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Test Code MAGNR Magnesium, Random, Urine

Useful For

Assessing the cause of abnormal serum magnesium concentrations

 

Determining whether nutritional magnesium loads are adequate

 

Calculating urinary calcium oxalate and calcium phosphate supersaturation and assessing kidney stone risk.

Method Name

Colorimetric Endpoint Assay

Reporting Name

Magnesium, Random, U

Specimen Type

Urine


Specimen Required


Collection Container/Tube: Plastic urine container

Submission Container/Tube: Plastic, 5-mL tube (T465) or a clean, plastic aliquot container with no metal cap or glued insert

Specimen Volume: 4 mL

Collection Instructions:

1. Collect a random urine specimen.

2. No preservative.


Specimen Minimum Volume

1 mL

Specimen Stability Information

Specimen Type Temperature Time
Urine Refrigerated (preferred) 14 days
  Frozen  14 days
  Ambient  72 hours

Reject Due To

Hemolysis

NA

Lipemia

NA

Icterus

NA

Other

NA

Clinical Information

Magnesium, along with potassium, is a major intracellular cation. Magnesium is a cofactor of many enzyme systems. All adenosine triphosphate-dependent enzymatic reactions require magnesium as a cofactor. Approximately 70% of magnesium ions are stored in bone. The remainder is involved in intermediary metabolic processes; about 70% is present in free form, while the other 30% is bound to proteins (especially albumin), citrates, phosphate, and other complex formers. The serum magnesium level is kept constant within very narrow limits.

 

Renal handling of magnesium is determined by the combination of filtration and reabsorption. Roughly 70% of the magnesium in plasma is filtered by the glomeruli; 20% to 30% of the filtered magnesium is reabsorbed in the proximal tubule, while less than 5% is reabsorbed in the distal tubule and collecting duct.(1)

 

Numerous causes of renal magnesium wasting have been identified including (but not limited to) congenital defects (including Barter and Gitelman syndrome), various endocrine disorders (including hyperaldosteronism and hyperparathyroidism), exposure to certain drugs (ie, diuretics, cis-platinum, aminoglycoside antibiotics, calcineurin inhibitors), and other miscellaneous causes (including chronic alcohol abuse). Gastrointestinal conditions associated with fat malabsorption and chronic diarrhea can cause fecal magnesium loss and hypomagnesemia.

 

High levels of plasma magnesium are typically only seen in patients with decreased renal function, after administration of a magnesium load large enough to exceed the kidneys’ ability to excrete it, or a combination of the two.(2)

 

Magnesium is an inhibitor of calcium crystal growth, and contributes to urinary calcium oxalate and calcium phosphate supersaturation. However, low urinary magnesium in isolation has not been identified as a common cause of kidney stones, nor has magnesium supplementation been proven as an effective therapy for stone prevention.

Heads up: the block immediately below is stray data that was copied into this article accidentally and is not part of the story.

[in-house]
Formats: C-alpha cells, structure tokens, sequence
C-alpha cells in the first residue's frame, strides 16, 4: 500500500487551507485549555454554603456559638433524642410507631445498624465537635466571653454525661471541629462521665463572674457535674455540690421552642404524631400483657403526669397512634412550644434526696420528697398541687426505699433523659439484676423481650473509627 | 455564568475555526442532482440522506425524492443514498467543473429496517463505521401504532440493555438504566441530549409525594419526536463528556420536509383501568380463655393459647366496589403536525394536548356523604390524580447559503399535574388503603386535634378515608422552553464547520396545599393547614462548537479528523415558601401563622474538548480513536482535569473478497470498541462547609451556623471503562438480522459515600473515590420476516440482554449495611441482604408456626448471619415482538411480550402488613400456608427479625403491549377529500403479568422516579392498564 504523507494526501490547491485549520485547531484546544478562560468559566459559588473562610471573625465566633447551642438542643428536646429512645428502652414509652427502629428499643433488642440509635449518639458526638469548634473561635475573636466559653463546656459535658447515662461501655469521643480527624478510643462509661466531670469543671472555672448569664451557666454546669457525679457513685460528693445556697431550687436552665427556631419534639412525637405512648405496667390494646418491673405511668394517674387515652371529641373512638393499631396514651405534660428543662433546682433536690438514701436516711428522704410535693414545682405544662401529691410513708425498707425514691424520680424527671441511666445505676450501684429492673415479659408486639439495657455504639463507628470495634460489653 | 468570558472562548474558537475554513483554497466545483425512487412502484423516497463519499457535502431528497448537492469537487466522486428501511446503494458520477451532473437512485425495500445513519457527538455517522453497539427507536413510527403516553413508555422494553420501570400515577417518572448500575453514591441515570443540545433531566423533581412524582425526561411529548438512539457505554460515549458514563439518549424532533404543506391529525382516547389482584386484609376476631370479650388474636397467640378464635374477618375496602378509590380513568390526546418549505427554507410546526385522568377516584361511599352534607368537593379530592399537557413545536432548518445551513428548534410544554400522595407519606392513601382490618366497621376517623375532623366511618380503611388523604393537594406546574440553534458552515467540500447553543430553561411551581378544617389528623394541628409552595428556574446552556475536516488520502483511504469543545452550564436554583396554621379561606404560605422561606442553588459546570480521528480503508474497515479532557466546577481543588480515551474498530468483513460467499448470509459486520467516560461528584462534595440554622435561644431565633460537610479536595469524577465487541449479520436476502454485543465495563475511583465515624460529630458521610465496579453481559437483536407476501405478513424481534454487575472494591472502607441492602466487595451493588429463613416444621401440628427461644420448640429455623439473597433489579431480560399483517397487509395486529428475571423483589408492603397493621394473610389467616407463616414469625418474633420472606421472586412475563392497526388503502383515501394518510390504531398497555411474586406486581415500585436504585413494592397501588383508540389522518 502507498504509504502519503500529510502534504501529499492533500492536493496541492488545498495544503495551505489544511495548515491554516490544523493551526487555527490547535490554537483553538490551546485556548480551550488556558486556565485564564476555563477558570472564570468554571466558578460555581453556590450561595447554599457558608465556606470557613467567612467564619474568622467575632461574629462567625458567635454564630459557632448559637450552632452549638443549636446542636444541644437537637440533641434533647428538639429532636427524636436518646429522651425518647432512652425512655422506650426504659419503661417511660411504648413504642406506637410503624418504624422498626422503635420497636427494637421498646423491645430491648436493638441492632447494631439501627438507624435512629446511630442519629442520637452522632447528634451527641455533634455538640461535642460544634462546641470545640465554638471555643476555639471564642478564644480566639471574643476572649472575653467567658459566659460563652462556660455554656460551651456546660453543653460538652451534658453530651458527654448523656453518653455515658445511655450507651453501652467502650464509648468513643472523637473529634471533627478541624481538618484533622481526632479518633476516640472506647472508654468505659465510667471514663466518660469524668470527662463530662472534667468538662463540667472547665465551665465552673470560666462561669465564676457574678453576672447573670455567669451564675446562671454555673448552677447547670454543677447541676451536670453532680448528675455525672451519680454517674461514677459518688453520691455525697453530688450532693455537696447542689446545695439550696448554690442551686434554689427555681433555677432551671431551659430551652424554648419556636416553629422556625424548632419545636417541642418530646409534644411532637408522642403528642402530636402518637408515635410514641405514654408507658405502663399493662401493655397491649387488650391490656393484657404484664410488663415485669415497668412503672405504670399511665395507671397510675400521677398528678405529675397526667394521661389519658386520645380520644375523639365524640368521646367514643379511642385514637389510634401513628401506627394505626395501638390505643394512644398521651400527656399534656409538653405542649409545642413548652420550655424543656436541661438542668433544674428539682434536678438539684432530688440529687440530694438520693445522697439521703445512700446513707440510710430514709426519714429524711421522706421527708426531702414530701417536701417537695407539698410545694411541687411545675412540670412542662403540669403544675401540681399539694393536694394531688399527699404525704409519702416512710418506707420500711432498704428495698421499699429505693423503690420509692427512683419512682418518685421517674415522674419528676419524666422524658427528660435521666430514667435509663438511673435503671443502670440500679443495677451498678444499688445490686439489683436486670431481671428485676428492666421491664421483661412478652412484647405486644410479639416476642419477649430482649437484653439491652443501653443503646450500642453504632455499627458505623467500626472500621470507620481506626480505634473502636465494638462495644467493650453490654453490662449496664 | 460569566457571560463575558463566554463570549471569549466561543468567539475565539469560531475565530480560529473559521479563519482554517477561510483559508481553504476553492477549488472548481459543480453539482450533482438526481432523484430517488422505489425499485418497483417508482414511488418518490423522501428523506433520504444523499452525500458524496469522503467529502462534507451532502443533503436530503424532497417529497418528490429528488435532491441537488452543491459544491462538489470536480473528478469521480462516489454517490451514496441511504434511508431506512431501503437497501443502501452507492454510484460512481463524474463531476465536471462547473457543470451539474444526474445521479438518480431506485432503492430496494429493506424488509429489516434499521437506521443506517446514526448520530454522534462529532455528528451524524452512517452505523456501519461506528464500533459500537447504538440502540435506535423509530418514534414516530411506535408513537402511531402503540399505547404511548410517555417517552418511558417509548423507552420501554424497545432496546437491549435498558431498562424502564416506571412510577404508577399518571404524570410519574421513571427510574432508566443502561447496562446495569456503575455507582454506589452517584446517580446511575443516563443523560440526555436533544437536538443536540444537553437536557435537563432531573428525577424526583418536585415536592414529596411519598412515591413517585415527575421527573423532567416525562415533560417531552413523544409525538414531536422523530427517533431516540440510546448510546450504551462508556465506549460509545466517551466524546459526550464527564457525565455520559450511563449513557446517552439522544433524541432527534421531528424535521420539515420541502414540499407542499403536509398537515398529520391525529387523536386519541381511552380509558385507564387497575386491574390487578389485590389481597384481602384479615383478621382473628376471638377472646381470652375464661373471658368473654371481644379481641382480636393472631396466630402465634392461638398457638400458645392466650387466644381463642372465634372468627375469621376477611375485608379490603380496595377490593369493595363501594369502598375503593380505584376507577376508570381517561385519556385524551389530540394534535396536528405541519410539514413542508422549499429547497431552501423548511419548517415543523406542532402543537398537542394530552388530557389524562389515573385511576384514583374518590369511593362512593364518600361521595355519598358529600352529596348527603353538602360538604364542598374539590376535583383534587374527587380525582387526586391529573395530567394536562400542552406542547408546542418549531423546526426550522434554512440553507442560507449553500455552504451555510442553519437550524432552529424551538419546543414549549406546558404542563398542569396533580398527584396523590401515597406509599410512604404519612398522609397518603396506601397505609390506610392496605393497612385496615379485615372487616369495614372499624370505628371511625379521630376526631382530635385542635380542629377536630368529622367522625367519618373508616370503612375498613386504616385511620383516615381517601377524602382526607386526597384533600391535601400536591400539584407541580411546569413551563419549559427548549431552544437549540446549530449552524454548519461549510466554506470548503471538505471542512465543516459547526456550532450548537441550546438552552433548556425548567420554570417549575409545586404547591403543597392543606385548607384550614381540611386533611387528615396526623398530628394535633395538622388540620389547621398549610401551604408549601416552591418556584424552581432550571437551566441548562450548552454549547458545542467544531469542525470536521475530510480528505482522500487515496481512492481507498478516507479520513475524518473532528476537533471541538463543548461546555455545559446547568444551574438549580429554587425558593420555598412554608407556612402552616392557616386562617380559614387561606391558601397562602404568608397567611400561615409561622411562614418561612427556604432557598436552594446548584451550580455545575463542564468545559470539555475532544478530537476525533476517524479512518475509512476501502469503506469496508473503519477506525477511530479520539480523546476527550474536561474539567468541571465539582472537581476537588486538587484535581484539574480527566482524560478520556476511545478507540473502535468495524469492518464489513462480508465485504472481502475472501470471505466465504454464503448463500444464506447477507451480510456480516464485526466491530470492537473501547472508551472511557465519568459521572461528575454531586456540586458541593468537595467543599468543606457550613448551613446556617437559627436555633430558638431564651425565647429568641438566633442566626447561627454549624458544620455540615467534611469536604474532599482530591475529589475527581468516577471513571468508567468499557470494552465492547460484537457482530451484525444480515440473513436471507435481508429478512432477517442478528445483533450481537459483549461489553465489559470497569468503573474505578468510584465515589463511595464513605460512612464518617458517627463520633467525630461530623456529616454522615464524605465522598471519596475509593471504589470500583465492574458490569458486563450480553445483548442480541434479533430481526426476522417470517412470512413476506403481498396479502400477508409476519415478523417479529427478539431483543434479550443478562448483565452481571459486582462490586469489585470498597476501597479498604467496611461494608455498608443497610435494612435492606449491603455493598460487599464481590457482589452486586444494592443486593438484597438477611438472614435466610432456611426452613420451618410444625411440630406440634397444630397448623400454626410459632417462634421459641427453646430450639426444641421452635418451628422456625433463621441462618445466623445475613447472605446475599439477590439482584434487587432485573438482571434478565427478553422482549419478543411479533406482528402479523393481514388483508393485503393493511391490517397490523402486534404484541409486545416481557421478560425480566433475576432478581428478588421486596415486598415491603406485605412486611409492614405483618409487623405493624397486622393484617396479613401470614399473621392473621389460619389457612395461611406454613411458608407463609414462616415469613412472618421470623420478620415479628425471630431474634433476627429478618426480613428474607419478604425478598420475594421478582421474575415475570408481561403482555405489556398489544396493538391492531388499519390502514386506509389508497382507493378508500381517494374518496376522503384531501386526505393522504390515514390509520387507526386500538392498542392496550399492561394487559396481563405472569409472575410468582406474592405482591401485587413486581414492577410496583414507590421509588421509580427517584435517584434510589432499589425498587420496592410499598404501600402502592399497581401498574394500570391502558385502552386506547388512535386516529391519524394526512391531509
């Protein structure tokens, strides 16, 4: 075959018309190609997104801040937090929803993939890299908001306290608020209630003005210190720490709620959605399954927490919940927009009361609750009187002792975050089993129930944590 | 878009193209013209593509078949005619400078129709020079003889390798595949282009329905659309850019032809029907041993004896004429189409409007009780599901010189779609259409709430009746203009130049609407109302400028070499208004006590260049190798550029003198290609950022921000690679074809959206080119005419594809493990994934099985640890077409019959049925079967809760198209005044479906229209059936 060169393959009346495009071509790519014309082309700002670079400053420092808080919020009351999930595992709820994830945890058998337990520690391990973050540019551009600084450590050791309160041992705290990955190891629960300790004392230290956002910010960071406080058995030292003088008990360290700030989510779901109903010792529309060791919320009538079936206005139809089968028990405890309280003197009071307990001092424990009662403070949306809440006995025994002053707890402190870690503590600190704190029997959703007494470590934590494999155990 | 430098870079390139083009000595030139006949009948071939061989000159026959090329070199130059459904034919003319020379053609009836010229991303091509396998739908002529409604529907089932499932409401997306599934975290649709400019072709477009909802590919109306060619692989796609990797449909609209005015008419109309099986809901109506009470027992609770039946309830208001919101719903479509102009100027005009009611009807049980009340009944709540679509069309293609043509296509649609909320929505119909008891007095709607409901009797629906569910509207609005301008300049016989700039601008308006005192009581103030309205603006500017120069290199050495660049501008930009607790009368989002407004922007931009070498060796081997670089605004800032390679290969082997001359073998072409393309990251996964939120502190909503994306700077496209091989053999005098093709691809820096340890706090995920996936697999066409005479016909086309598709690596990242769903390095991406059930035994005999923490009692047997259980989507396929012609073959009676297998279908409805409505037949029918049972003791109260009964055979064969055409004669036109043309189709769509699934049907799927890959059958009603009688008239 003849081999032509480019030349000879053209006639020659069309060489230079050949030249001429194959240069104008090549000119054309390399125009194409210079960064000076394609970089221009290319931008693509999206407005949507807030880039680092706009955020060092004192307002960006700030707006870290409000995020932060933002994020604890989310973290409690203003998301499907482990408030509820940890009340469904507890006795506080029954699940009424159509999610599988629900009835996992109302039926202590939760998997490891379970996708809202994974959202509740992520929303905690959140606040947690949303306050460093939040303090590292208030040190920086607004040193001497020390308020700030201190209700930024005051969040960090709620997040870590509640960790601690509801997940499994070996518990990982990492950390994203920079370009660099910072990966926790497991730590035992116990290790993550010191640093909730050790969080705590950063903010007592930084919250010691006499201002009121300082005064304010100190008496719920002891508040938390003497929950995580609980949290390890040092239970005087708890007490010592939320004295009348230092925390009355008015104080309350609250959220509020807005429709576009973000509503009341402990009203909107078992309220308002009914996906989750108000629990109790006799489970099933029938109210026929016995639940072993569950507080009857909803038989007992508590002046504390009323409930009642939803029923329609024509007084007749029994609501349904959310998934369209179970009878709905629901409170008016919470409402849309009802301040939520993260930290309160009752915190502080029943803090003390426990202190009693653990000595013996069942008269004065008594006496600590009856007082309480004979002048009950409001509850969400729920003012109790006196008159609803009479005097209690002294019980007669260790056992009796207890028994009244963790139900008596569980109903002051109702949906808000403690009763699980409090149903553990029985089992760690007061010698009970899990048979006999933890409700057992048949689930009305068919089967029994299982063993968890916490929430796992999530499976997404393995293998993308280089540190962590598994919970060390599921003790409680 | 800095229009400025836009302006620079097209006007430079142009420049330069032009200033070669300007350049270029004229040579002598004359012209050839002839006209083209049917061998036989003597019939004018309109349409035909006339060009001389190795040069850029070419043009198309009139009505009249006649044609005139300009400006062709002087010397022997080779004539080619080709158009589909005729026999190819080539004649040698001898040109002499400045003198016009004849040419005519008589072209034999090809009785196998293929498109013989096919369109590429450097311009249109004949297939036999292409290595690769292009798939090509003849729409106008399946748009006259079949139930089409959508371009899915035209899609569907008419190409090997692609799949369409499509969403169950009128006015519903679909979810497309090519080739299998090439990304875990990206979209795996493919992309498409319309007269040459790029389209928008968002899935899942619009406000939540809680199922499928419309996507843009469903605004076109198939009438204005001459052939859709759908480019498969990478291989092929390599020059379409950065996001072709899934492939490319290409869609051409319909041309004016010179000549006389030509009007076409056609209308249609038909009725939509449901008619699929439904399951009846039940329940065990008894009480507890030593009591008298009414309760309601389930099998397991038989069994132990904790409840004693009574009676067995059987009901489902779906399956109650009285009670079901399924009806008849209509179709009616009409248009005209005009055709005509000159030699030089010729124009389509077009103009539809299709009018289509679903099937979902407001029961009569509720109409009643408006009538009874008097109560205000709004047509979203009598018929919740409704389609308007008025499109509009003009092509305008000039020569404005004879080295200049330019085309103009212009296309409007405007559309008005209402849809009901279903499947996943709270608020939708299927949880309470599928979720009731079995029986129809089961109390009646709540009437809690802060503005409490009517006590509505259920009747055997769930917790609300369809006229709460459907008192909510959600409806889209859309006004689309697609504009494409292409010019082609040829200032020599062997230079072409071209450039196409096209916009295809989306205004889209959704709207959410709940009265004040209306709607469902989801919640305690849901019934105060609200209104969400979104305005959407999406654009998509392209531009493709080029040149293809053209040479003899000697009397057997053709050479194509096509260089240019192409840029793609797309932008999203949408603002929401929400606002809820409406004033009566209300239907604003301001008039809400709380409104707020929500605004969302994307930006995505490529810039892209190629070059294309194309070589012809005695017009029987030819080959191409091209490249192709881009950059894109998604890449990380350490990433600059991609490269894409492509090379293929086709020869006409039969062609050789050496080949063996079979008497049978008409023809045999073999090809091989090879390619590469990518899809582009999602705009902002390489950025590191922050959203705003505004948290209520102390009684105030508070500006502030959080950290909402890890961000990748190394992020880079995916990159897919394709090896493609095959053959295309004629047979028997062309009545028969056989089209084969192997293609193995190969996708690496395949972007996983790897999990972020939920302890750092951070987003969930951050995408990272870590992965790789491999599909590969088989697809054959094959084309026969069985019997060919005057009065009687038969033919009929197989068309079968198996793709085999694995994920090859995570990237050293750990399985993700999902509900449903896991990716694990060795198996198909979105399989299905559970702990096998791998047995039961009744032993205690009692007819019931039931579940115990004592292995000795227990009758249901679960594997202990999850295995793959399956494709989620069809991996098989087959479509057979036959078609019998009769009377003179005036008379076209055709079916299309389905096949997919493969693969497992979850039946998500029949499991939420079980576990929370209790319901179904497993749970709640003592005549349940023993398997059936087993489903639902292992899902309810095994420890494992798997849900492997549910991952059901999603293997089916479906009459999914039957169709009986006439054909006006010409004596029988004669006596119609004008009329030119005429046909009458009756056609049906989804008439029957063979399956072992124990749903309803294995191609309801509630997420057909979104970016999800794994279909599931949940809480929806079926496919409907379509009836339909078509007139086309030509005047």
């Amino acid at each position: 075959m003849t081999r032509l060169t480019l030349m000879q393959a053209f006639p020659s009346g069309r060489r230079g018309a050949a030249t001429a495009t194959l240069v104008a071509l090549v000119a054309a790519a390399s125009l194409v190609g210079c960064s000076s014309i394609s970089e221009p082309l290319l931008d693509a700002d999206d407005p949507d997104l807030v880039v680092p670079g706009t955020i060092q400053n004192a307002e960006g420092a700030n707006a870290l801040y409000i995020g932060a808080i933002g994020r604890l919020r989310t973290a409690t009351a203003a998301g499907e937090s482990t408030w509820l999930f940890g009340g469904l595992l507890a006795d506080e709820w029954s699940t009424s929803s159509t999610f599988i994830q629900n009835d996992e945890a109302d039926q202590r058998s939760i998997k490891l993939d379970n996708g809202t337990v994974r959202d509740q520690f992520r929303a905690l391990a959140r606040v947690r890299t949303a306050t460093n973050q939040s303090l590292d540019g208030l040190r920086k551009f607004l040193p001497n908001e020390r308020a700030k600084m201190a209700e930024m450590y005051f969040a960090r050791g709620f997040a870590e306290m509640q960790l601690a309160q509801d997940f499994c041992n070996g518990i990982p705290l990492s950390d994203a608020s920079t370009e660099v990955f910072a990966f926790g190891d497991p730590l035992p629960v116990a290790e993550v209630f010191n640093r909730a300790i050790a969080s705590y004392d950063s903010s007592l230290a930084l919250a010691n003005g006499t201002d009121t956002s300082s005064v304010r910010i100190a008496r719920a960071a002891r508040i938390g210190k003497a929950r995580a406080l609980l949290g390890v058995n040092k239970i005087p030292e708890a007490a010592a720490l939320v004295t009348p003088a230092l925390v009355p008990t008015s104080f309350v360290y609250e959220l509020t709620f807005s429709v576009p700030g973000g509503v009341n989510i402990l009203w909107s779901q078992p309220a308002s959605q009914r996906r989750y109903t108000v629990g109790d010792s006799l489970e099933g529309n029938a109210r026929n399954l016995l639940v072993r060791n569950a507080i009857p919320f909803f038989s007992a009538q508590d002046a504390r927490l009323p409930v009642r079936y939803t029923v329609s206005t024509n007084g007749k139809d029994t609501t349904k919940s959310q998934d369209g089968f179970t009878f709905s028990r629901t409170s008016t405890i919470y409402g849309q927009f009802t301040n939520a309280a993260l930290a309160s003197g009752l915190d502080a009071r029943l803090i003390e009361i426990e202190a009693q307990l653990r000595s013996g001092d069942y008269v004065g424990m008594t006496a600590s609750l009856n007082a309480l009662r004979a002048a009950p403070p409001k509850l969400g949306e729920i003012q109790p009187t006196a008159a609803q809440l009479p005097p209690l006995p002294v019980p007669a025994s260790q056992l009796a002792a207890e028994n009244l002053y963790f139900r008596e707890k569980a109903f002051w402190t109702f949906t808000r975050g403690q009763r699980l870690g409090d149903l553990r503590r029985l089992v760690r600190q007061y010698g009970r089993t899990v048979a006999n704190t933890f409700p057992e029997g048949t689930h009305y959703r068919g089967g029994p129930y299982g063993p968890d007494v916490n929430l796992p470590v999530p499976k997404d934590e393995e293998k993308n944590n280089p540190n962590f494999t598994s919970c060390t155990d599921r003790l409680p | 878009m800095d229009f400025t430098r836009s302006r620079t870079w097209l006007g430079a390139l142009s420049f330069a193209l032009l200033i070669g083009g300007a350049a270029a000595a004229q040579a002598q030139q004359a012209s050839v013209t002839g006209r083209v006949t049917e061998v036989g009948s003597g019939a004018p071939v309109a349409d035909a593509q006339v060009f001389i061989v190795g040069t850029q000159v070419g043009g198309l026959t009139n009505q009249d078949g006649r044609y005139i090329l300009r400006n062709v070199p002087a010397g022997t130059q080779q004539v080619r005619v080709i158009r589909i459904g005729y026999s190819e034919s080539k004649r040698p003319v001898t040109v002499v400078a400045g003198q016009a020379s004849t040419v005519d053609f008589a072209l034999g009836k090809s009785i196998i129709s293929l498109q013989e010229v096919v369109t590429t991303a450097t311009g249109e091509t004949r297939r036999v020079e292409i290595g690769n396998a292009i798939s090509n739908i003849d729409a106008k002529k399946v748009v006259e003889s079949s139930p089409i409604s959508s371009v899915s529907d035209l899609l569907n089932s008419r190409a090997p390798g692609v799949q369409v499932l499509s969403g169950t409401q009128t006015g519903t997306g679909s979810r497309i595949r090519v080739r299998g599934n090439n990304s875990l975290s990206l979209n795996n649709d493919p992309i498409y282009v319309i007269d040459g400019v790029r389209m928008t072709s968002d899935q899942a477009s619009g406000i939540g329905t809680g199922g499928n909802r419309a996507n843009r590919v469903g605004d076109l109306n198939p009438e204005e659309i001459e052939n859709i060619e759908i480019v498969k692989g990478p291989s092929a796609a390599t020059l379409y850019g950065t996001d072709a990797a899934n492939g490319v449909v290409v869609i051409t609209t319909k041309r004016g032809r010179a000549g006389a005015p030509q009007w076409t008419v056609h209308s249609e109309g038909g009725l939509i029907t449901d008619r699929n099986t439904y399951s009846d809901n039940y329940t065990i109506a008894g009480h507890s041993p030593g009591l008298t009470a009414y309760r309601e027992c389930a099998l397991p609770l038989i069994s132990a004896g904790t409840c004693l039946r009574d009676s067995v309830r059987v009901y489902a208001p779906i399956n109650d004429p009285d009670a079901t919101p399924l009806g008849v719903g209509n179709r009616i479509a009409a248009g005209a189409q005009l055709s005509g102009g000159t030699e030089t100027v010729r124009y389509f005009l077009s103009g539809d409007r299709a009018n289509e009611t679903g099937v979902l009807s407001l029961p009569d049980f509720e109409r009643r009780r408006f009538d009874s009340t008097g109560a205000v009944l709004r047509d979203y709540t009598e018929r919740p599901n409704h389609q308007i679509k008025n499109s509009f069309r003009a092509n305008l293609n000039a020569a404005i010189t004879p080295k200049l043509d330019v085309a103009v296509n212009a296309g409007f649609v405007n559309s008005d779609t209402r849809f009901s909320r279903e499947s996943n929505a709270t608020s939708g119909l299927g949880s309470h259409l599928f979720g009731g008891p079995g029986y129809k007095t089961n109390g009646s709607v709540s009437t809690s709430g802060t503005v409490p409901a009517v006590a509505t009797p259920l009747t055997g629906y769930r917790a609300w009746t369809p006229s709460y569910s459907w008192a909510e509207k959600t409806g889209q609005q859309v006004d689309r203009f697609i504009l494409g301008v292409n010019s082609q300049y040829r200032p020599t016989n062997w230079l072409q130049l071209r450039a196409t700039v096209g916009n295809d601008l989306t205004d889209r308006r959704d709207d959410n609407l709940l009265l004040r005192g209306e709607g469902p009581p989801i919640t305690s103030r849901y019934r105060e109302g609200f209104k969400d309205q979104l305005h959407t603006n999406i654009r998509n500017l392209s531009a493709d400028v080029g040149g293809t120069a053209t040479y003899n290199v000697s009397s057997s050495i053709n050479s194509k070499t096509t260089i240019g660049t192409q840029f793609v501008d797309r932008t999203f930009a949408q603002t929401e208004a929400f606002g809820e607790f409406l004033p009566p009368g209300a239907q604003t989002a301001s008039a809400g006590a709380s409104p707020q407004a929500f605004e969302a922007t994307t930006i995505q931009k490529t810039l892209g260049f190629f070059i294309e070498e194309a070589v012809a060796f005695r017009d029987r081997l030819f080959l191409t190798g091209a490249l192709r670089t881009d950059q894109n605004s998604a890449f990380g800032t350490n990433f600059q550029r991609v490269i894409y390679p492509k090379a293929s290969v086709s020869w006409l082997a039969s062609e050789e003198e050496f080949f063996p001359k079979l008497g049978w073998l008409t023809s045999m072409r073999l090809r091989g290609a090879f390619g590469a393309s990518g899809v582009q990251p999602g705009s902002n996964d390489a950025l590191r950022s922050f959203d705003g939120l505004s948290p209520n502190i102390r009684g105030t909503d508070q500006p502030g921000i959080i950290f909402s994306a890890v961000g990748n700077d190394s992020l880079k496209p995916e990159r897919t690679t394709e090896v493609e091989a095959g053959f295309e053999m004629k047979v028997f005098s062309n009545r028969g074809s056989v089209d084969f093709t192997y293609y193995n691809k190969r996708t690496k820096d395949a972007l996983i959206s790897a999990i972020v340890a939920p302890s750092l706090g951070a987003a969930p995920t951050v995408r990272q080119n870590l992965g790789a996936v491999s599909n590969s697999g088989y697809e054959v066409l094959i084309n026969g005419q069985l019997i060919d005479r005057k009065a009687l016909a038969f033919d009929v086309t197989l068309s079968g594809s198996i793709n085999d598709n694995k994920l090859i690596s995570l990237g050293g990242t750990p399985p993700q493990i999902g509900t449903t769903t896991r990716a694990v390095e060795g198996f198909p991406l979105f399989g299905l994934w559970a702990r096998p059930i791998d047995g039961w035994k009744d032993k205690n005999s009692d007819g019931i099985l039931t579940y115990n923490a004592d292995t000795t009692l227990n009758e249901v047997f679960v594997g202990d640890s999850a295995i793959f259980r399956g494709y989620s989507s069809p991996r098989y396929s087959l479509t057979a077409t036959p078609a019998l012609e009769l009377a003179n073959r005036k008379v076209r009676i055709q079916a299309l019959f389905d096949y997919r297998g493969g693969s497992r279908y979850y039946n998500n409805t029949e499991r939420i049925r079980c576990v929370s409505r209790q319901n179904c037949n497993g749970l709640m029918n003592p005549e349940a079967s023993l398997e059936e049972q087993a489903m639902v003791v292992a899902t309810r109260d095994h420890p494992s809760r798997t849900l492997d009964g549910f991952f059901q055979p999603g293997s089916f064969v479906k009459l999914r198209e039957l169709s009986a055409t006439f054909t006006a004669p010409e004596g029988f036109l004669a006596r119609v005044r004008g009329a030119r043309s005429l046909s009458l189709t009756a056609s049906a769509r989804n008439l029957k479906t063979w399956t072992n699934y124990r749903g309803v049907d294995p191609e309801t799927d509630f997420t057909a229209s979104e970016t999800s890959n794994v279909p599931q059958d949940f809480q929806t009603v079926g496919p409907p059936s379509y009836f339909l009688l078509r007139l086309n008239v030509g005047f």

Reference Values

Random Magnesium/Creatinine Ratio: ≥0.035 mg/mg

 

Reference values have not been established for patients <18 years and >83 years of age.

Interpretation

Urinary magnesium excretion should be interpreted in concert with serum concentrations.

In the presence of hypomagnesemia, a 24-hour urine magnesium >24 mg/day or fractional excretion >0.5% suggests renal magnesium wasting. Lower values suggest inadequate magnesium intake and/or gastrointestinal losses.

 

In the presence of hypermagnesemia, urinary magnesium levels provide an indication of current magnesium intake.

 

Lower urinary magnesium excretion increases urinary calcium oxalate and calcium phosphate supersaturation and could contribute to kidney stone risk.

Cautions

Urinary magnesium excretion must be interpreted with caution during periods of intravenous magnesium infusion.

Method Description

In alkaline solution, magnesium forms a purple complex with xylidyl blue, diazonium salt. The magnesium concentration is measured photometrically via the decrease in xylidyl blue absorbance.(Package insert: Roche MG2 kit, Indianapolis, IN, V2 2012)

Day(s) and Time(s) Performed

Monday through Sunday; Continuously.

Analytic Time

Same day/1 day

Specimen Retention Time

7 days

Performing Laboratory

Mayo Medical Laboratories in Rochester

Test Classification

This test has been modified from the manufacturer’s instructions. Its performance characteristics were determined by Mayo Clinic in a manner consistent with CLIA requirements.

CPT Code Information

83735

LOINC Code Information

Test ID Test Order Name Order LOINC Value
MAGNR Magnesium, Random, U In Process

 

Result ID Test Result Name Result LOINC Value
MGCO Magnesium, Random, U In Process
CREA7 Creatinine Concentration 2161-8
MCTR Magnesium/Creatinine Ratio In Process